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Introducing New Pet Siblings

Adding a new pet to your household soon? Having more than one pet in your family can be a lot of work, but well worth it! The Humane Society of the United States and American Humane help us break it down from animal to animal and give a few tips and tricks for a smooth meeting.

Introducing Cat to Cat
It’s best to introduce new cats gradually so as to not upset them. Start the new pet in another room with litter, food, water, toys, a bed and a scratching post so it can get used to its new situation. Feed both cats on either side of the door, so they associate food (something enjoyable) with each other’s smells. Eventually, introduce the new cats to each other with complete supervision. They might stare at each other, or try to play. Having a toy available is a great way to encourage play or make use of a distraction if needed. As cats are territorial, be on the lookout for your existing cat to show signs of discomfort with the newcomer, which includes not using the litter box. If you have any severe problems, always call your veterinarian.

Introducing Cat to Dog or Dog to Cat
Before introducing a new cat to a dog, or vice versa, it’s important to consider both animals’ personalities. It may be beneficial to look for a cat that’s been around dogs in the past, or a dog that has been around cats. Be sure to separate the animals in the beginning, and rotate them to confined and free areas, giving them plenty of time to investigate the other’s scent. Keep in mind that sometimes, the cat will need more adjustment time than the dog. Next, make leashed introductions, and continue this until both parties are calm (i.e. the dog mostly ignores the cat, and the cat is eating and using the litter box with the dog around). As always, watch for any signs of discomfort or aggressiveness between the cat and dog, and be sure to call your veterinarian or a professional trainer immediately if needed.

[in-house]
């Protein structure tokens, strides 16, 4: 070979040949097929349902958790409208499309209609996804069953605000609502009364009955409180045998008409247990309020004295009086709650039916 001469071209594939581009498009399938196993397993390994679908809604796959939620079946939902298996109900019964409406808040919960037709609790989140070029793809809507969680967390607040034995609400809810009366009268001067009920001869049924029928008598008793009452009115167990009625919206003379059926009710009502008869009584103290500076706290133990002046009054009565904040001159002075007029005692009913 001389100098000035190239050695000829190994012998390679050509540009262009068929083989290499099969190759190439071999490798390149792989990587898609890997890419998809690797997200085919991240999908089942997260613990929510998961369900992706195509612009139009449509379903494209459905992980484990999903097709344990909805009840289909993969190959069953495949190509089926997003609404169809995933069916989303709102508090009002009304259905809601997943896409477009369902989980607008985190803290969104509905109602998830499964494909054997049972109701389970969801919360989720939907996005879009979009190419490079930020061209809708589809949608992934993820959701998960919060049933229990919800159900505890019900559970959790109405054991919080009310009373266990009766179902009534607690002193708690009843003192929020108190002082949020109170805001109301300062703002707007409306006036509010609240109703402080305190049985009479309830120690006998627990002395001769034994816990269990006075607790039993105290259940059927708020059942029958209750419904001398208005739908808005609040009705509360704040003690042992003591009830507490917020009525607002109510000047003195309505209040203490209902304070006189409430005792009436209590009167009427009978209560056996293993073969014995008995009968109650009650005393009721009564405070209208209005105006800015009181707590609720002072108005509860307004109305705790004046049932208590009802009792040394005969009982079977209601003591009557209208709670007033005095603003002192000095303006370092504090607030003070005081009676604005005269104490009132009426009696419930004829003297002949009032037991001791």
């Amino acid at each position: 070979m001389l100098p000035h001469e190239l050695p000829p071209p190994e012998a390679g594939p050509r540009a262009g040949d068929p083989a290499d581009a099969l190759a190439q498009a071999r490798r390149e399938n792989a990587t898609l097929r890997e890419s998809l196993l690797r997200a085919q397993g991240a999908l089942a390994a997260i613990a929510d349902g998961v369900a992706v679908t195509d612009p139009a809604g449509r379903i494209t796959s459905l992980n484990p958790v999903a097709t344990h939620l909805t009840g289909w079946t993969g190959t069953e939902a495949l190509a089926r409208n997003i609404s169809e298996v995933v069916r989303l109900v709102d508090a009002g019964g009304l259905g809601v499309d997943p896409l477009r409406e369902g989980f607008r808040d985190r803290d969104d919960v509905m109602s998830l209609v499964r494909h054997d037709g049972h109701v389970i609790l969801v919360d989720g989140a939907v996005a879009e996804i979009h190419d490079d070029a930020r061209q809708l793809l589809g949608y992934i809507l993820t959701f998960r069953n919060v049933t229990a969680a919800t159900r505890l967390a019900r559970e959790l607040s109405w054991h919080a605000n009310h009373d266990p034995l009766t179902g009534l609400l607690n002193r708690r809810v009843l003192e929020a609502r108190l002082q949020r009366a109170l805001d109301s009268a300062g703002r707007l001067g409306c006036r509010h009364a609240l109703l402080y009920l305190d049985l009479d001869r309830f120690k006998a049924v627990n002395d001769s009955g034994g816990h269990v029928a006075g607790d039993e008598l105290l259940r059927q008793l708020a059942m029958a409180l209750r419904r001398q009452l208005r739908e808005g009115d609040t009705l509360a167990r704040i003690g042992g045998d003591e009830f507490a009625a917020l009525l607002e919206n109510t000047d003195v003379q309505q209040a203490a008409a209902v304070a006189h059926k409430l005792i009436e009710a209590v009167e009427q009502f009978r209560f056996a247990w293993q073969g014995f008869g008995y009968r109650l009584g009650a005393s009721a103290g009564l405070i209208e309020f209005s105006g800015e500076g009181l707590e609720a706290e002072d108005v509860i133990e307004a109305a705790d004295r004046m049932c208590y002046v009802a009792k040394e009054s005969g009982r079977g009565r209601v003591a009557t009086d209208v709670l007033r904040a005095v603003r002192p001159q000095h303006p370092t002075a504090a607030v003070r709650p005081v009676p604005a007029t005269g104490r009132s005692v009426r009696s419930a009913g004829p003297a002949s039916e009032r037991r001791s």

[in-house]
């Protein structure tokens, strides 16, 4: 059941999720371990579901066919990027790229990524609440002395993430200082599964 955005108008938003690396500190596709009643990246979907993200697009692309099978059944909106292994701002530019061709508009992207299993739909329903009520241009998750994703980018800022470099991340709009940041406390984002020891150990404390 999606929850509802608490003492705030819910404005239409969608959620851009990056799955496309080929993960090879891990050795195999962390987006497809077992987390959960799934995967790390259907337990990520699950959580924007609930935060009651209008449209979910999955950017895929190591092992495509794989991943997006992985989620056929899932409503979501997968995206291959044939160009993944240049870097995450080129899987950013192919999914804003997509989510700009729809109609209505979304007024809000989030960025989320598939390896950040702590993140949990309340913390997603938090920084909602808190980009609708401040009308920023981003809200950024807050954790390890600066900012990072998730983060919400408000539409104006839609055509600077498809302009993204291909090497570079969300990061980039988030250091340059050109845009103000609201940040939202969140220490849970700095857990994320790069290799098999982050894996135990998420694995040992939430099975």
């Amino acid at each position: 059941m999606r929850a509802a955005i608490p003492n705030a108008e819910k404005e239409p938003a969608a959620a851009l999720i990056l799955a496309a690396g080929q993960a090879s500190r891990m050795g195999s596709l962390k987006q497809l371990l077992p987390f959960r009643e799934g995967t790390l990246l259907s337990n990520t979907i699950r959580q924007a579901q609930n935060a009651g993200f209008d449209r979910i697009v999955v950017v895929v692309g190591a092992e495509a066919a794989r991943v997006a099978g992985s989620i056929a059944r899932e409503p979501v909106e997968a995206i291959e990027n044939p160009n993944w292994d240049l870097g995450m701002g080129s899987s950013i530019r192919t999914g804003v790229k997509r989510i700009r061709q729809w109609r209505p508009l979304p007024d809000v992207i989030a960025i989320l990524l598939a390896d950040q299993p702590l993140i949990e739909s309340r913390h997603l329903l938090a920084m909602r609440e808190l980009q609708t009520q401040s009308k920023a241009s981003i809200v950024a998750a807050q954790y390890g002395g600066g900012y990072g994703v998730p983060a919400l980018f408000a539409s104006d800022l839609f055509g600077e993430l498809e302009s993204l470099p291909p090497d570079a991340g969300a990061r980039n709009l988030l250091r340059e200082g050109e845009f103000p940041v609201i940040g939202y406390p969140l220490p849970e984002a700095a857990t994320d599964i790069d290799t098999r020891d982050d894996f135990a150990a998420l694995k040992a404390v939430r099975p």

Introducing Dog to Dog
First things first, introduce new and existing dogs on neutral territory, preferably outside. Each dog should be on a separate leash. Walk them by each other at a certain distance, and praise for good behavior. The next step would be to walk the dogs at a shorter distance. It’s important to let the dogs determine their pace of the introduction.  If at any point aggression or stress is shown, revert to a longer distance and proceed more slowly with the introduction. When first familiarizing them in the home, use a sturdy baby gate to allow separation with viewing. As always, positively reinforce good behavior. A few things to remember: make sure that no toys, food or treats are left in the home that could potentially cause a fight, and closely monitor the dogs when together until you are confident they are comfortable and safe.

For help with situations that don’t seem comfortable for one or both dogs, call your veterinarian or a professional trainer.

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